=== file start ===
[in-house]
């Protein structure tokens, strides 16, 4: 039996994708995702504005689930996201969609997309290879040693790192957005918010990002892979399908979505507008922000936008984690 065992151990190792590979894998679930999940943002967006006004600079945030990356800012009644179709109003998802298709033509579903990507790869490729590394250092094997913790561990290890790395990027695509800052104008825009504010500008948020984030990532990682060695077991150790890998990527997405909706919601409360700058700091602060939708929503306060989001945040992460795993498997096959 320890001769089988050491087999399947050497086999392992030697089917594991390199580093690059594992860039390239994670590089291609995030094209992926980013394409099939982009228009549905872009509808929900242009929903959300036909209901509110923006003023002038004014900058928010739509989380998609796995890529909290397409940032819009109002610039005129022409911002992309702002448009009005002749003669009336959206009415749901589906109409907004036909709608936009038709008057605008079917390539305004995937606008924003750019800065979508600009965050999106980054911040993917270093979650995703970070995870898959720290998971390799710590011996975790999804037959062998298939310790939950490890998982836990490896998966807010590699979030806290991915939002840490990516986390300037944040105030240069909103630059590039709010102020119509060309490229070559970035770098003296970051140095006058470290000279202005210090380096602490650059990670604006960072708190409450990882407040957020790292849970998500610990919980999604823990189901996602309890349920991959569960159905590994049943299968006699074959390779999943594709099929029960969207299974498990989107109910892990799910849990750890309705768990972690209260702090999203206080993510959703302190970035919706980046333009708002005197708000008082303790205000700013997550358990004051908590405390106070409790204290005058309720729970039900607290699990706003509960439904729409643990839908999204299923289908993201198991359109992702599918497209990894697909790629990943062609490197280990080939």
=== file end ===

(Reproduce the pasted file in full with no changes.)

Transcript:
[in-house]
């Protein structure tokens, strides 16, 4: 039996994708995702504005689930996201969609997309290879040693790192957005918010990002892979399908979505507008922000936008984690 065992151990190792590979894998679930999940943002967006006004600079945030990356800012009644179709109003998802298709033509579903990507790869490729590394250092094997913790561990290890790395990027695509800052104008825009504010500008948020984030990532990682060695077991150790890998990527997405909706919601409360700058700091602060939708929503306060989001945040992460795993498997096959 320890001769089988050491087999399947050497086999392992030697089917594991390199580093690059594992860039390239994670590089291609995030094209992926980013394409099939982009228009549905872009509808929900242009929903959300036909209901509110923006003023002038004014900058928010739509989380998609796995890529909290397409940032819009109002610039005129022409911002992309702002448009009005002749003669009336959206009415749901589906109409907004036909709608936009038709008057605008079917390539305004995937606008924003750019800065979508600009965050999106980054911040993917270093979650995703970070995870898959720290998971390799710590011996975790999804037959062998298939310790939950490890998982836990490896998966807010590699979030806290991915939002840490990516986390300037944040105030240069909103630059590039709010102020119509060309490229070559970035770098003296970051140095006058470290000279202005210090380096602490650059990670604006960072708190409450990882407040957020790292849970998500610990919980999604823990189901996602309890349920991959569960159905590994049943299968006699074959390779999943594709099929029960969207299974498990989107109910892990799910849990750890309705768990972690209260702090999203206080993510959703302190970035919706980046333009708002005197708000008082303790205000700013997550358990004051908590405390106070409790204290005058309720729970039900607290699990706003509960439904729409643990839908999204299923289908993201198991359109992702599918497209990894697909790629990943062609490197280990080939």